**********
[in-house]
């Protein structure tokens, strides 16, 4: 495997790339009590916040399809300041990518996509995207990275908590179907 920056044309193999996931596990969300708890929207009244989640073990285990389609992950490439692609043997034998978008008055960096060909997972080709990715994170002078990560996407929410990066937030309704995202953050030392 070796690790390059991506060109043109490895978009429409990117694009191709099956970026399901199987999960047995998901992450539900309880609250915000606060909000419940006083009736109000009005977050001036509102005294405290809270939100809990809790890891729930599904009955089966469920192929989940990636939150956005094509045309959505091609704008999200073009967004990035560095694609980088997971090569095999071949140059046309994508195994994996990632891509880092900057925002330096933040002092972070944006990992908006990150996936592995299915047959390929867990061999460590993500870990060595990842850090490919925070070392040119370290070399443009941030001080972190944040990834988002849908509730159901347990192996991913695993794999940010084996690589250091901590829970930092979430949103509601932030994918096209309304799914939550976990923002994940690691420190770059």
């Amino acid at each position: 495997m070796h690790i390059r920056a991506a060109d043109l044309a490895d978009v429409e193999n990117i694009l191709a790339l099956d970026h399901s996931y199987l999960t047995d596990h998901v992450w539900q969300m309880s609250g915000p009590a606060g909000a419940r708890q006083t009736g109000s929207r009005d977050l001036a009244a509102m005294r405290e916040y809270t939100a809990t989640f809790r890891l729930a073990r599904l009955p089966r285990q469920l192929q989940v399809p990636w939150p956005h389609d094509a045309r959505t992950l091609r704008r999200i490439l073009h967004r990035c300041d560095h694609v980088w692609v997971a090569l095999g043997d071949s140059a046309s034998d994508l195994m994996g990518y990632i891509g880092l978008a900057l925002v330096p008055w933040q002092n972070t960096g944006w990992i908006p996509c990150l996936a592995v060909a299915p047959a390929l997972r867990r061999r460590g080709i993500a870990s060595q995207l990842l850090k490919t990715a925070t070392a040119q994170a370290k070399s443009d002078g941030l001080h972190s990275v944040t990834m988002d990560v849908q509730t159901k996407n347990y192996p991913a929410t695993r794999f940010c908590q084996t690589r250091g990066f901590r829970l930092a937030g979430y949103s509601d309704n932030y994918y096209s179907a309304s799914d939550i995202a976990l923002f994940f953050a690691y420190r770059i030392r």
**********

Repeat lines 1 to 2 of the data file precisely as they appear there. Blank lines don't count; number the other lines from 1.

[in-house]
């Protein structure tokens, strides 16, 4: 495997790339009590916040399809300041990518996509995207990275908590179907 920056044309193999996931596990969300708890929207009244989640073990285990389609992950490439692609043997034998978008008055960096060909997972080709990715994170002078990560996407929410990066937030309704995202953050030392 070796690790390059991506060109043109490895978009429409990117694009191709099956970026399901199987999960047995998901992450539900309880609250915000606060909000419940006083009736109000009005977050001036509102005294405290809270939100809990809790890891729930599904009955089966469920192929989940990636939150956005094509045309959505091609704008999200073009967004990035560095694609980088997971090569095999071949140059046309994508195994994996990632891509880092900057925002330096933040002092972070944006990992908006990150996936592995299915047959390929867990061999460590993500870990060595990842850090490919925070070392040119370290070399443009941030001080972190944040990834988002849908509730159901347990192996991913695993794999940010084996690589250091901590829970930092979430949103509601932030994918096209309304799914939550976990923002994940690691420190770059």